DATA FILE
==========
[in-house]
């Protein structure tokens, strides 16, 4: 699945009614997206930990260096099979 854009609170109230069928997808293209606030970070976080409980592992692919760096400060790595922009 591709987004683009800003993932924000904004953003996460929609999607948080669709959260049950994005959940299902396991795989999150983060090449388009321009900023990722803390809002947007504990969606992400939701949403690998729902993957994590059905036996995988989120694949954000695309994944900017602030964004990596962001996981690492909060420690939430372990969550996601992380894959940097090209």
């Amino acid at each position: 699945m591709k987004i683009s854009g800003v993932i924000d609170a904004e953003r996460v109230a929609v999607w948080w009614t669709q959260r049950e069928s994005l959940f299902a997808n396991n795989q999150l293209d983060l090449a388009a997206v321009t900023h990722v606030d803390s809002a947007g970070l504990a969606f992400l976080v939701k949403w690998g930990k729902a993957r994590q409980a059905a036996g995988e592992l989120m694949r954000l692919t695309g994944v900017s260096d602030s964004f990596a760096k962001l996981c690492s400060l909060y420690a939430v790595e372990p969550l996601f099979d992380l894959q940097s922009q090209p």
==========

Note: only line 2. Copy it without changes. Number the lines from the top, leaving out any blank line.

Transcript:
């Protein structure tokens, strides 16, 4: 699945009614997206930990260096099979 854009609170109230069928997808293209606030970070976080409980592992692919760096400060790595922009 591709987004683009800003993932924000904004953003996460929609999607948080669709959260049950994005959940299902396991795989999150983060090449388009321009900023990722803390809002947007504990969606992400939701949403690998729902993957994590059905036996995988989120694949954000695309994944900017602030964004990596962001996981690492909060420690939430372990969550996601992380894959940097090209």